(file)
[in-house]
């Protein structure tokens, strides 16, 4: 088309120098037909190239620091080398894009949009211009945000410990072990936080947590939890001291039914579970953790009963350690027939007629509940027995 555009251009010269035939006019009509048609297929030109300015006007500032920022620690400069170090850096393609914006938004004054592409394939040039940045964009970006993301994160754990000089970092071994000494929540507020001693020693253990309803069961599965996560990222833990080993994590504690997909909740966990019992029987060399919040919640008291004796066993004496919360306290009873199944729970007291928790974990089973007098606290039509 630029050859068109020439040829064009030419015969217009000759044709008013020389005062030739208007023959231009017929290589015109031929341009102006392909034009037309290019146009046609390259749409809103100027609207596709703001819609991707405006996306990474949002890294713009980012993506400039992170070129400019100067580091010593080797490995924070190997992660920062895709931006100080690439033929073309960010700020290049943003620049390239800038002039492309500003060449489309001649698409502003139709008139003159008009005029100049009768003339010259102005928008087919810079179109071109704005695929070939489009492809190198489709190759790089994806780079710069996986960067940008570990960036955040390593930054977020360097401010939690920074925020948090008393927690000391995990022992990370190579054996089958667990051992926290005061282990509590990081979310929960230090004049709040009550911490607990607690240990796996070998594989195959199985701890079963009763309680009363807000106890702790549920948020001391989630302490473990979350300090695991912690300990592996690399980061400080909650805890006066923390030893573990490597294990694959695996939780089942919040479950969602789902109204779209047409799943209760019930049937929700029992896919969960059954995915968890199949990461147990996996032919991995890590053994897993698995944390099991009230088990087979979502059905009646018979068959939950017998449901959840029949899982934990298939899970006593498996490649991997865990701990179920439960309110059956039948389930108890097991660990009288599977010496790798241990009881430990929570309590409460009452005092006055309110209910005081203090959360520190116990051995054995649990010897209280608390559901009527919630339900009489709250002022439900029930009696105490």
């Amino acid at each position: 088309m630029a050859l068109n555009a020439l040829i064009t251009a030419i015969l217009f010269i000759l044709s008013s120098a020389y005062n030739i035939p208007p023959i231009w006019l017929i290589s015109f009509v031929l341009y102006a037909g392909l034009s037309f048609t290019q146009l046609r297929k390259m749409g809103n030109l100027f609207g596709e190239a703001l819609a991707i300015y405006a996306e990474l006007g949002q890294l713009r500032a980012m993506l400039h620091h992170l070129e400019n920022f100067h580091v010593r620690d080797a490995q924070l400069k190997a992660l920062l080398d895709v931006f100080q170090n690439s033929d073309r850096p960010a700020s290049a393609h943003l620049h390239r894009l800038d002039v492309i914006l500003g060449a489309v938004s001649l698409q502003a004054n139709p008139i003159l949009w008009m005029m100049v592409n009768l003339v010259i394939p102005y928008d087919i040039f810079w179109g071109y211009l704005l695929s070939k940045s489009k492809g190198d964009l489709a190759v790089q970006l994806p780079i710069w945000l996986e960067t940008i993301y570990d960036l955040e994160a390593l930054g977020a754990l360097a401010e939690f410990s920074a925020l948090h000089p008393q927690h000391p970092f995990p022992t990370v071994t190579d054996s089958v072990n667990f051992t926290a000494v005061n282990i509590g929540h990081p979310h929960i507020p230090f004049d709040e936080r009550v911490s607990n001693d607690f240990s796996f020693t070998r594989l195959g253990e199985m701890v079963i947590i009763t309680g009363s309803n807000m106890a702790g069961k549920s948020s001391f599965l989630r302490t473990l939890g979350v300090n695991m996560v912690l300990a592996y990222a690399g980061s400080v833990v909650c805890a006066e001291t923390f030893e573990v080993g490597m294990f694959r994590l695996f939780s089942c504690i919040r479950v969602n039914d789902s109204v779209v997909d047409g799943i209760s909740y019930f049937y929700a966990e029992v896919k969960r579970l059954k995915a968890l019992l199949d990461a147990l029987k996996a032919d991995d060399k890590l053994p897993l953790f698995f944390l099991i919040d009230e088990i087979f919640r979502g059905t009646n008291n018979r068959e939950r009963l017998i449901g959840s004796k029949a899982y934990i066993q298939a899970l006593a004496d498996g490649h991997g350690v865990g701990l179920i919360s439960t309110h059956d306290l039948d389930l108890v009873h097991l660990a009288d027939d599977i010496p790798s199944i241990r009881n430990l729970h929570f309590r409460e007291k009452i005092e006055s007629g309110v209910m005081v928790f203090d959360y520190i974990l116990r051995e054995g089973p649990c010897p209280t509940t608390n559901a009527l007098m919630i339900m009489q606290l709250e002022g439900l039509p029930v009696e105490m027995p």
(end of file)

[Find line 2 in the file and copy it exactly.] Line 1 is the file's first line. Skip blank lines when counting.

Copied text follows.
């Protein structure tokens, strides 16, 4: 088309120098037909190239620091080398894009949009211009945000410990072990936080947590939890001291039914579970953790009963350690027939007629509940027995 555009251009010269035939006019009509048609297929030109300015006007500032920022620690400069170090850096393609914006938004004054592409394939040039940045964009970006993301994160754990000089970092071994000494929540507020001693020693253990309803069961599965996560990222833990080993994590504690997909909740966990019992029987060399919040919640008291004796066993004496919360306290009873199944729970007291928790974990089973007098606290039509 630029050859068109020439040829064009030419015969217009000759044709008013020389005062030739208007023959231009017929290589015109031929341009102006392909034009037309290019146009046609390259749409809103100027609207596709703001819609991707405006996306990474949002890294713009980012993506400039992170070129400019100067580091010593080797490995924070190997992660920062895709931006100080690439033929073309960010700020290049943003620049390239800038002039492309500003060449489309001649698409502003139709008139003159008009005029100049009768003339010259102005928008087919810079179109071109704005695929070939489009492809190198489709190759790089994806780079710069996986960067940008570990960036955040390593930054977020360097401010939690920074925020948090008393927690000391995990022992990370190579054996089958667990051992926290005061282990509590990081979310929960230090004049709040009550911490607990607690240990796996070998594989195959199985701890079963009763309680009363807000106890702790549920948020001391989630302490473990979350300090695991912690300990592996690399980061400080909650805890006066923390030893573990490597294990694959695996939780089942919040479950969602789902109204779209047409799943209760019930049937929700029992896919969960059954995915968890199949990461147990996996032919991995890590053994897993698995944390099991009230088990087979979502059905009646018979068959939950017998449901959840029949899982934990298939899970006593498996490649991997865990701990179920439960309110059956039948389930108890097991660990009288599977010496790798241990009881430990929570309590409460009452005092006055309110209910005081203090959360520190116990051995054995649990010897209280608390559901009527919630339900009489709250002022439900029930009696105490």